Aboriginal and Torres Strait Islander peoples represent nearly 3% of the Australian population, yet they are found in 28% of the country’s prison population. This stark overrepresentation of Indigenous Australians’ incarceration has long been reported by the Royal Commission into Aboriginal Deaths in Custody who issued 339 recommendations in 1991. “Only a handful have been implemented,” declares Raul. During the 30 years that followed the Royal Commission’s findings, over 400 Indigenous peoples have died in police custody. First Nations peoples are not only 10 times more likely to end up in jail than non-Indigenous peoples but they are also the most incarcerated population in the world, with higher rates than African-Americans.

“Only a fraction of the time are they guilty for what they go to jail for,” Stewart  Levitt, a lawyer regarded by many as a ‘human rights champion’, announces at a Head On discussion in Paddington. A recent investigation from The Guardian reveals that over half of the Indigenous Australians who died in custody since 2008 had not been found guilty. “We need to stop jailing people unless they have committed a violent crime,” Raul asserts underlining the unequal majority of Aboriginal individuals detained without proof of their guilt. “80% of Aboriginal defendants are refused bail and sent to remand custody while 80% of non-Aboriginal defendants are released on bail… If we stop remand, we stop many deaths.”

 

Tane Chatfield had been on remand for two years at Tamworth Correctional Centre when he asked his mother to bring him his red shirt for his final court appearance. “Ma’, I’m coming home!” he told her. His lawyer too was confident that the young father would be released. Less than 24 hours after providing evidence proving his innocence, the Gumbaynggirr and Gomeroi man was found unresponsive in his cell.

“I walked into ICU to find my 22-year-old boy completely naked with only a pair of hospital socks on,” Nioka Chatfield trembles referring to the blood found on her son’s chest and the skin under his fingernails. 

Ice containers encircled the young man’s body while the fan was running. No social workers consulted the distressed parents who were pressured in giving their son’s organs up.

An unsuspicious death according to the NSW Corrective Services who deem the 22-year-old took his own life. “Then why didn’t he have his clothes on?” His family’s questions remain unanswered two years after their loss. Even his death certificate has a question mark on it. Justice waits.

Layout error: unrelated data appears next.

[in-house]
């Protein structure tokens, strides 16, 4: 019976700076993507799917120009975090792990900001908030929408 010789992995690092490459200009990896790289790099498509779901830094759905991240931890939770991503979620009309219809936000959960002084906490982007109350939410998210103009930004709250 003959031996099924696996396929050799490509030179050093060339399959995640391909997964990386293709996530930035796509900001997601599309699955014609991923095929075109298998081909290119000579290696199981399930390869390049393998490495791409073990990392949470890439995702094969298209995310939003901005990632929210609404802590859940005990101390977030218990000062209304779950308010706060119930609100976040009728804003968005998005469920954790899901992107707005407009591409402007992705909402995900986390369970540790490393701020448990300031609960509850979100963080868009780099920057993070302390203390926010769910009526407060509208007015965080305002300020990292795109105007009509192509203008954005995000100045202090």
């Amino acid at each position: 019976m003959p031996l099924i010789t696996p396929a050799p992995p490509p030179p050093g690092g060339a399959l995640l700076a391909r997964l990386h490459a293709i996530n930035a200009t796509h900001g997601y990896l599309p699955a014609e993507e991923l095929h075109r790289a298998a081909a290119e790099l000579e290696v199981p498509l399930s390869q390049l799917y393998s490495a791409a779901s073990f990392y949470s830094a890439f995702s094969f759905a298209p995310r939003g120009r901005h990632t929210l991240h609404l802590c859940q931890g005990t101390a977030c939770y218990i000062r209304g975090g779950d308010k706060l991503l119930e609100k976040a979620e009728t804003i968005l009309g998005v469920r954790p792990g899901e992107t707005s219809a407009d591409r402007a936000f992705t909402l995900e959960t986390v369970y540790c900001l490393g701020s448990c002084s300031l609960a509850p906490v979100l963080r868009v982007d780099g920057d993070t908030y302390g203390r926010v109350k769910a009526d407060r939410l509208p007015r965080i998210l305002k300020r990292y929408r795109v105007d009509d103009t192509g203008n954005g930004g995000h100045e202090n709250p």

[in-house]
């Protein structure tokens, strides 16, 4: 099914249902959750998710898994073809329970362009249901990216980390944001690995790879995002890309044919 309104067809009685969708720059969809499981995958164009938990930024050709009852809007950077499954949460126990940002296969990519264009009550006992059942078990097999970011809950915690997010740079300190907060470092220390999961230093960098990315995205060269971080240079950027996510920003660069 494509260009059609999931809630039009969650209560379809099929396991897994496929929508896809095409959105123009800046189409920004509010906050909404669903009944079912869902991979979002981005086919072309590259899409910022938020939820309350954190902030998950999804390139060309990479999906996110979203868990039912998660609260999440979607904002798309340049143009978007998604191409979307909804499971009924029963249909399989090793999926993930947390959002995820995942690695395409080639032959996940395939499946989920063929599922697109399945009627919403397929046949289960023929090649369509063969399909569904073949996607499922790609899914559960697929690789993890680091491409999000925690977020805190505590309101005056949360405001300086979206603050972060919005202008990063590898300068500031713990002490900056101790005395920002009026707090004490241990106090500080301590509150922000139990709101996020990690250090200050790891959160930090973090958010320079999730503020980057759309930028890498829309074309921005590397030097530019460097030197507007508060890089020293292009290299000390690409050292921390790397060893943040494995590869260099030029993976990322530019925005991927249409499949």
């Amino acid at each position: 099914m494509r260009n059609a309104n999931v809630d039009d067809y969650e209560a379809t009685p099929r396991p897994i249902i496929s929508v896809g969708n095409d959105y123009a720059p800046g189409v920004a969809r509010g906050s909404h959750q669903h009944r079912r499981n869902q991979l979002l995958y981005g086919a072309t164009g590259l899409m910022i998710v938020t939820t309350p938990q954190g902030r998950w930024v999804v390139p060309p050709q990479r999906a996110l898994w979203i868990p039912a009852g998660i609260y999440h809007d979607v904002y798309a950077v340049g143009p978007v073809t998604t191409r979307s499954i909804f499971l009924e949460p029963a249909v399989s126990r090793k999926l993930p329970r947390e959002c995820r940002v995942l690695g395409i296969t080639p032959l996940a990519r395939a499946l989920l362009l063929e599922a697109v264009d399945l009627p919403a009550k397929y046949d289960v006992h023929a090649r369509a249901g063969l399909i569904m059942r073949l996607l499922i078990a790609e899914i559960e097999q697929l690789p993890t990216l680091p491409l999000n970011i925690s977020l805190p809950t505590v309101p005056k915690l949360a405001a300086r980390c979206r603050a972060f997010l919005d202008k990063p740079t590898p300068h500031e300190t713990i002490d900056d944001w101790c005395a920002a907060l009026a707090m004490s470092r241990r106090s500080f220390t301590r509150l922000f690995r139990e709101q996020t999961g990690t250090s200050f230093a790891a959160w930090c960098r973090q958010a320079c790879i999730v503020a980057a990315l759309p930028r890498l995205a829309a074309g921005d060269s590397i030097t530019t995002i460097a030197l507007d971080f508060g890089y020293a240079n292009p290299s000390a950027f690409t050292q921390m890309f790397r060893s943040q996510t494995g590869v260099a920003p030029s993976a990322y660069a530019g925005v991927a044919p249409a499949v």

“This is typical of the unequal treatment towards Aboriginal people for which the legal services are extremely complicit,” explains Levitt who accentuates that we should investigate medical practitioners’ training in Australia. “To a large extent they are collusive with the police and take the medical history from them and not the patient… It’s a breech of their medical oath.”

 

“No one ever called me to tell me that my son was deceased,” Leetona Dungay, mother of the late David Dungay, discloses on the Head On platform. Her gaze is distant, worn. David died of asphyxiation in 2015 after being restrained face down by five correctional officers, weeks before his release. The 26-year-old diabetic had been caught eating a packet of biscuits. The coronial inquest reveals that, while the IAT had been pressuring the nurses to raid David’s cell, they had never received their consent. “This should be treated and investigated as a crime,” affirms Paddy Gibson, a senior researcher at the Jumbunna Institute for Indigenous Research and Education. David, who suffered from schizophrenia, wrote the following lines in Long Bail Jail – lines evermore poignant when acknowledging his fate.

 

Just a Breath Away

Written by David Dungay in Long Bay Jail

 

These day’z I spend wandering

Amongst the shadow’z

In a body that is not mine

Lost in the darkness of memorie’s

That ceased to exit long ago

Suffocating slowly, inside a dream

That’s just another war.

 

Silent on the edge of silent escape

Watching a wounded reflection

Paralysed in an illusion of fear

Until the cruelty of rage

Dissipate’s under my skin

With a fragile heart that keep’s slipping away.

 

Our two tribe world’s collide

Like a starburst exploding into a million piece’s.

While each day is a stillbirth of hope

And a nightmare just a breath away,

The pain of doubt

Linger’s in the shattered moment’s of reality

And spiral into a vertigo of desperation.

 

With the struggle abandoned to inexistence

And trust scared beyond the circle of fire

I emerged like a butterfly

From a coma of comfortability

And gradually fell from my dream

Still Breathing

Still Wondering